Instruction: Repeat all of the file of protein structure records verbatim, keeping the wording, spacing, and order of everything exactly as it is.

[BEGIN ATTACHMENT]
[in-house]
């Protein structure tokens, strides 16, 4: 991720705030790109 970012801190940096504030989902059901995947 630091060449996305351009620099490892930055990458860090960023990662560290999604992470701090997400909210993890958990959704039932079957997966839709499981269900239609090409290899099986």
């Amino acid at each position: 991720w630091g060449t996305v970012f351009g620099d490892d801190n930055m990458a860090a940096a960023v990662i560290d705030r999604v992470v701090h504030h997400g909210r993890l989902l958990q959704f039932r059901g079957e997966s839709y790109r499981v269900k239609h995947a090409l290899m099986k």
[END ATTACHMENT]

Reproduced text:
[in-house]
């Protein structure tokens, strides 16, 4: 991720705030790109 970012801190940096504030989902059901995947 630091060449996305351009620099490892930055990458860090960023990662560290999604992470701090997400909210993890958990959704039932079957997966839709499981269900239609090409290899099986």
């Amino acid at each position: 991720w630091g060449t996305v970012f351009g620099d490892d801190n930055m990458a860090a940096a960023v990662i560290d705030r999604v992470v701090h504030h997400g909210r993890l989902l958990q959704f039932r059901g079957e997966s839709y790109r499981v269900k239609h995947a090409l290899m099986k």